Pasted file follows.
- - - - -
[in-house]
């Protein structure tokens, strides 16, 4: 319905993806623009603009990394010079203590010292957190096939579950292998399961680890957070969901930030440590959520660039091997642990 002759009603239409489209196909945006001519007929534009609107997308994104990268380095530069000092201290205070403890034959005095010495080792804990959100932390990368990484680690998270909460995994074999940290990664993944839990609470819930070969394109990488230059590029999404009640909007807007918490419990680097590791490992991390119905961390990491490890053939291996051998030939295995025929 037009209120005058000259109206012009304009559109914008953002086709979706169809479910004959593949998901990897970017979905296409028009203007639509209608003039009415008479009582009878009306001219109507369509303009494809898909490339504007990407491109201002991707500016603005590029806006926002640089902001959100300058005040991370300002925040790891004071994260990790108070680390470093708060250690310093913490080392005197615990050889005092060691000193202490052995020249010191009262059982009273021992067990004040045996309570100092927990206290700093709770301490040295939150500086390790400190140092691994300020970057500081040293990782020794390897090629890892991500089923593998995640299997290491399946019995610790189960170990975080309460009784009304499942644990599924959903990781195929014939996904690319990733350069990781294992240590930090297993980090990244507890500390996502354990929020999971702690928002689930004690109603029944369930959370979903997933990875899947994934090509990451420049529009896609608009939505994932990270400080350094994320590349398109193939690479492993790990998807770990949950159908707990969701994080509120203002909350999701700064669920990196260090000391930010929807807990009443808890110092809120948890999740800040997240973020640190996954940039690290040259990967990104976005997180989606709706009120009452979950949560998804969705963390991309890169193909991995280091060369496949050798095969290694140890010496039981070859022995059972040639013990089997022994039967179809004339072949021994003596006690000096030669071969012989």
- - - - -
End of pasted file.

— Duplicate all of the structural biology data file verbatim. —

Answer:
[in-house]
């Protein structure tokens, strides 16, 4: 319905993806623009603009990394010079203590010292957190096939579950292998399961680890957070969901930030440590959520660039091997642990 002759009603239409489209196909945006001519007929534009609107997308994104990268380095530069000092201290205070403890034959005095010495080792804990959100932390990368990484680690998270909460995994074999940290990664993944839990609470819930070969394109990488230059590029999404009640909007807007918490419990680097590791490992991390119905961390990491490890053939291996051998030939295995025929 037009209120005058000259109206012009304009559109914008953002086709979706169809479910004959593949998901990897970017979905296409028009203007639509209608003039009415008479009582009878009306001219109507369509303009494809898909490339504007990407491109201002991707500016603005590029806006926002640089902001959100300058005040991370300002925040790891004071994260990790108070680390470093708060250690310093913490080392005197615990050889005092060691000193202490052995020249010191009262059982009273021992067990004040045996309570100092927990206290700093709770301490040295939150500086390790400190140092691994300020970057500081040293990782020794390897090629890892991500089923593998995640299997290491399946019995610790189960170990975080309460009784009304499942644990599924959903990781195929014939996904690319990733350069990781294992240590930090297993980090990244507890500390996502354990929020999971702690928002689930004690109603029944369930959370979903997933990875899947994934090509990451420049529009896609608009939505994932990270400080350094994320590349398109193939690479492993790990998807770990949950159908707990969701994080509120203002909350999701700064669920990196260090000391930010929807807990009443808890110092809120948890999740800040997240973020640190996954940039690290040259990967990104976005997180989606709706009120009452979950949560998804969705963390991309890169193909991995280091060369496949050798095969290694140890010496039981070859022995059972040639013990089997022994039967179809004339072949021994003596006690000096030669071969012989």